Restaurant Review: The Luminary
Chef Eli Kirshtein's disappointing French-American brasserie falls short on all fronts
When chef Eli Kirshtein returned from competing on Bravo's "Top Chef" in 2009, Atlanta was eager to see how the young chef would capitalize on his 15 minutes of fame. The then-25-year-old was among the show's five finalists before a sausage-wrapped lamb dish sent him packing in episode 12. Before "Top Chef," Kirshtein graduated from the Culinary Institute of America and worked for notable Atlanta chefs including Joël Antunes and Kevin Rathbun. He was also the protégé of "Top Chef" alum Richard Blais. "I've run four different, four star restaurants in Atlanta," Blais wrote on the show's blog in 2009. "And it's honest to say that Eli was responsible for a handful of those stars. He was the text book definition of a great sous-chef."
Instead of settling at an Atlanta restaurant after "Top Chef," Kirshtein pursued consulting gigs in Singapore. Between trips and public appearances, he would pop up at Atlanta food events and mention plans to open a restaurant of his own. Several years passed, however, and no restaurant appeared. People, myself included, eventually began to wonder: "Where's Eli? What's he doing?"
In August 2014, Kirshtein and business partner Jeremy Iles opened French-American brasserie the Luminary in Krog Street Market. At first glance, the Luminary's menu appears classically French — the kind of restaurant Atlanta has been hungry for. The menu features standards such as steak frites and duck confit, as well as oysters from the restaurant's sparse raw bar. Many of these dishes have some sort of twist. Kirshtein calls this "regionalized" French-American cuisine, which explains Southern touches such as Alabama Duroc ham in the croque monsieur. Basque and Asian flavors have popped up on the Luminary's menu, too. Instead of feeling fresh, these riffs come off as disingenuous, different just for the sake of being different. Many dishes are poorly executed, a reminder that it's best to conquer the basics before trying to make a classic your own.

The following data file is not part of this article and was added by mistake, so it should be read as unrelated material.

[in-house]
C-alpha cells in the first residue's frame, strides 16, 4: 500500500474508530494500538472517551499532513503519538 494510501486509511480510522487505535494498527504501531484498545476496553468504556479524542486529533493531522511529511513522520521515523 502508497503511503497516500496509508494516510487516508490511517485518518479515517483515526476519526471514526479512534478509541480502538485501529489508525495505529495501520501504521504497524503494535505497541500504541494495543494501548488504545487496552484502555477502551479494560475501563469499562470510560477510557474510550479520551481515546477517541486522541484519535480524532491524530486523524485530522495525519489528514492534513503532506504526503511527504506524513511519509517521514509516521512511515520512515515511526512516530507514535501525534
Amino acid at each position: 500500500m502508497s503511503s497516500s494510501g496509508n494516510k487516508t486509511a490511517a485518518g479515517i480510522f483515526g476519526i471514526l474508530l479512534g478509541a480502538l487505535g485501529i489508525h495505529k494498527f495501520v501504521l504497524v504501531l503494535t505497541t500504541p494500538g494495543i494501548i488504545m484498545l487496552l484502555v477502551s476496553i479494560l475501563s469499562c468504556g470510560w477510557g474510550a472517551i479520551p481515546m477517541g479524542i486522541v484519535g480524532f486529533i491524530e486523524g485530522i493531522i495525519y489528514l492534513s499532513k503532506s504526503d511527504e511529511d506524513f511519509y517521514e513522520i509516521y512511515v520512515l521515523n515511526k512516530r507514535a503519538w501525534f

An appetizer of creamy, pistachio-crusted chicken liver mousse with pickled mushrooms and stale baguette was served too cold to spread. The overly acidic mushrooms made my mouth twist up like the end of a balloon. Sad-looking smoked chicken wings, thrown on a plate with curry crème fraîche, chopped cilantro, and scallion, were flabby and bland.
Other starters, such as snails with tatsoi in beurre blanc and a play on poutine with gnocchi instead of French fries, hint at Kirshtein's creative potential. The slippery snails were tender, and I liked the bright pops of the green vegetable against the rich sauce, but the burn from undercooked white wine overshadowed the creatures' delicate flavor. The homemade gnocchi tossed with gooey cheddar cheese curds, oyster mushrooms, and an earthy foie gras sauce was everything a poutine-inspired dish should be: saucy, cheesy, rich. But the gnocchi were so soft they practically disintegrated on the fork.
Mushy monkfish tossed with squeaky calamari set atop overcooked Rancho Gordo flageolet beans came off as an anchorless jumble of soft textures. A riff on Southern fried chicken made with a brined rabbit leg was in line with Kirshtein's regionalized French concept, but the crusty breading and an overpowering, bitter sherry gastrique did nothing to enhance the mild rabbit meat. A pile of excellent homemade fries with shatteringly crisp exteriors stole the show from a sliced hanger steak that tasted gamey and undercooked.